Last night I attended the monthly meeting of our local writers' group (had to, I'm the president).  A great time was had by all, at least by me, and as always happens after one of those talk and eat events, I come home energized.  One member gave a rundown of a workshop she attended, another enthused about the upcoming RWA conference, and all of us salivated over the Ipad one member brought. (It belongs to her teckie husband). 

This member is a talented and multi-published writer, and scary smart as my #1 son says about his younger brother.  She has taught workshops on various aspects of the how to write thingie, and although I've been published longer and have more books under my belt, I'm always in awe of her expertise.  I feel the same way when another member discusses the process she goes through with her screen writing.

How do they do it?  How and why does one become a writing teacher?  I gave it a shot when the community college asked me to lead a night class.  Piece of cake I first thought.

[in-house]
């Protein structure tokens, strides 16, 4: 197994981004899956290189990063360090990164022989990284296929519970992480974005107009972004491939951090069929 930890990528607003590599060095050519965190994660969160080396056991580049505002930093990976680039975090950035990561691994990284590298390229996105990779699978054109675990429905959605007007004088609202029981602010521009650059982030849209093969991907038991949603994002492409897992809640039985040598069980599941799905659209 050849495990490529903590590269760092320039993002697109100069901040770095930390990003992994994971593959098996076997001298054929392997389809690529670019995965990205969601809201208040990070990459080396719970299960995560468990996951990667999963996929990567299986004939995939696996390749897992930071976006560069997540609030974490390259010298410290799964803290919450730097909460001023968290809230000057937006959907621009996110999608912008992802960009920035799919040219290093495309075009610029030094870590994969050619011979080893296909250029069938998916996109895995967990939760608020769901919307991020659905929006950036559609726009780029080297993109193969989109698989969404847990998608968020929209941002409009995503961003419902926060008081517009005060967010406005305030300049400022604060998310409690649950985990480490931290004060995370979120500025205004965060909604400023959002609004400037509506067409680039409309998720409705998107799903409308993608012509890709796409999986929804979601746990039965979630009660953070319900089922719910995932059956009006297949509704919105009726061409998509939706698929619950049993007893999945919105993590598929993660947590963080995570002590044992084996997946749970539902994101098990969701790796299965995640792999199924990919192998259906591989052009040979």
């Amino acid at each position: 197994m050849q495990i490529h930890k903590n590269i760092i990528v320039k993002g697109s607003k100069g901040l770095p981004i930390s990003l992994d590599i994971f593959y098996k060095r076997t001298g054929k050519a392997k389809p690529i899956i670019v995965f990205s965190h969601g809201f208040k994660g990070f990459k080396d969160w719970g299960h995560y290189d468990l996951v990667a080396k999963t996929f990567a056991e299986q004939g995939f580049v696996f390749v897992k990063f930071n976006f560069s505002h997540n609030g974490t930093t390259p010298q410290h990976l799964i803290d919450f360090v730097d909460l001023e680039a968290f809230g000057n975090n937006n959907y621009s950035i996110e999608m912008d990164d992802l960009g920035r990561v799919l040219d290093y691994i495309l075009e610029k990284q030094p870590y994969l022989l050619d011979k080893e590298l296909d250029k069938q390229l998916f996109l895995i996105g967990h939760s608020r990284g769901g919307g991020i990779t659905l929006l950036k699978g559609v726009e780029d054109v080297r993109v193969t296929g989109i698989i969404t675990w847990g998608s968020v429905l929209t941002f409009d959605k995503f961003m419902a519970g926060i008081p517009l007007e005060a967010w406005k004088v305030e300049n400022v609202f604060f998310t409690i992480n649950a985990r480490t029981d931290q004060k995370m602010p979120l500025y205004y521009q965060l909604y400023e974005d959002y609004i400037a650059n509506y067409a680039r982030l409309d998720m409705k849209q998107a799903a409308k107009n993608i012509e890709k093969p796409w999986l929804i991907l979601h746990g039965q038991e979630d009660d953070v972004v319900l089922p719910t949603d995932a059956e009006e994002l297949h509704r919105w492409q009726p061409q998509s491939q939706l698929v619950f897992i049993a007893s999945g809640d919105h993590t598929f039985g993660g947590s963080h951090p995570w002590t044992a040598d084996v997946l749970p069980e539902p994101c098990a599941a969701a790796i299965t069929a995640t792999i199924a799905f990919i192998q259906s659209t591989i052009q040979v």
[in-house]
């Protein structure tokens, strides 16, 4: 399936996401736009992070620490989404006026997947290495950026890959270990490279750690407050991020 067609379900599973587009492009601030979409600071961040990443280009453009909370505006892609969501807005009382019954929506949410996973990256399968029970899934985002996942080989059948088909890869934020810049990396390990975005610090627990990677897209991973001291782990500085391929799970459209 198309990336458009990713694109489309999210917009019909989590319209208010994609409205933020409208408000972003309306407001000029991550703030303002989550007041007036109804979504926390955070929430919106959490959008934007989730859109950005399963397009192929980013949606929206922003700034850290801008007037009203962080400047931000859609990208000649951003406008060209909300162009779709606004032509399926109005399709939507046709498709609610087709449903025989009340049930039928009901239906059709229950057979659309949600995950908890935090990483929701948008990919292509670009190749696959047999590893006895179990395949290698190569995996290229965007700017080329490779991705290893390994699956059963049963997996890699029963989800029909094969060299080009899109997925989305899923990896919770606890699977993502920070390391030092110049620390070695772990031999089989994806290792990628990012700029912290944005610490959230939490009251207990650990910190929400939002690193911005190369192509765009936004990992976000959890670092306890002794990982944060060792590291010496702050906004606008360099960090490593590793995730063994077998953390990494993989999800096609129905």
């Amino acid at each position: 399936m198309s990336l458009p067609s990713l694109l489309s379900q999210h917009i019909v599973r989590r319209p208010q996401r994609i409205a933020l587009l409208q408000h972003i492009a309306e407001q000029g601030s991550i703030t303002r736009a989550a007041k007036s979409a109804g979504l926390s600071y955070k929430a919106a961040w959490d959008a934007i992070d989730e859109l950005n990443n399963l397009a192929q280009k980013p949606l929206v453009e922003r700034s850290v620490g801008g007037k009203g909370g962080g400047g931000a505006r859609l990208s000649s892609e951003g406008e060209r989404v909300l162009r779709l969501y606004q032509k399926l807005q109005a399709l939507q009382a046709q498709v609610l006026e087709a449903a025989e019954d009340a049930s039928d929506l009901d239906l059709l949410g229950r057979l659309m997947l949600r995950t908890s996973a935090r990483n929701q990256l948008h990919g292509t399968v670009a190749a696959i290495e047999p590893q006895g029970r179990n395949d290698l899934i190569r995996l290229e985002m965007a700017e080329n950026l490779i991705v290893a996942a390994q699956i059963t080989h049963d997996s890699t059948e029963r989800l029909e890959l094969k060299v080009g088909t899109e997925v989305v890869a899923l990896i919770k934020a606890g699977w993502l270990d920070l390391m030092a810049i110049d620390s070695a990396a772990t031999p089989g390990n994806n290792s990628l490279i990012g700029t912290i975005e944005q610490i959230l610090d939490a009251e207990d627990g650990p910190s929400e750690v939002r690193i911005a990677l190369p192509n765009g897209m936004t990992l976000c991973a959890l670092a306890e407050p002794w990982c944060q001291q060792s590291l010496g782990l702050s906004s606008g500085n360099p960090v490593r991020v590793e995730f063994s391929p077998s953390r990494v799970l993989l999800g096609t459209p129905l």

Then panic set in because for me writing is this organic, unconscious process commanded by some part of my brain I don't understand.  Not wanting to give my students writing lessons, I encouraged them to bring their wip and we'd discuss them.  I thought things were going well and put in my two cents worth about characterization, plot, pacing, the whole nine yards but week by week fewer students showed up.

Sorry Mother, Nana, and son #2, I ain't no teacher.  I write.  I don't know how I do it.  Okay, that isn't true.  I can hear the wheels grinding and mostly meshing as I tackle each day's writing.  My characters are multi facited to me.  I set them off on this track called a plot and occasionally rein them in when they go off course.  I let them head over the mountain when I thought we were going to stay in the valley because on some level I sense that this is what needs to happen.

But I don't want to examine the process.  I don't want to plug my characters and thus myself into a how-to book because I'm afraid that'll suck them dry.  Believe me, I read my share of such books when I started along this journey and occasionally do some refresher reading, but you're not going to catch me filling out standard character sketches.  Don't talk to me about peaks and valleys in plot, rising tension, resolution.  I'm busy pouring my guts out on the page.

And I no longer want to understand how that happens.  Maybe that's because I'm afraid it'll all fall out of my ears and I'll have to go back to reporting for a small down newspaper.  Shudder.

Someone please tell me that I'm not alone in seeing writing as this mysterious and organic process.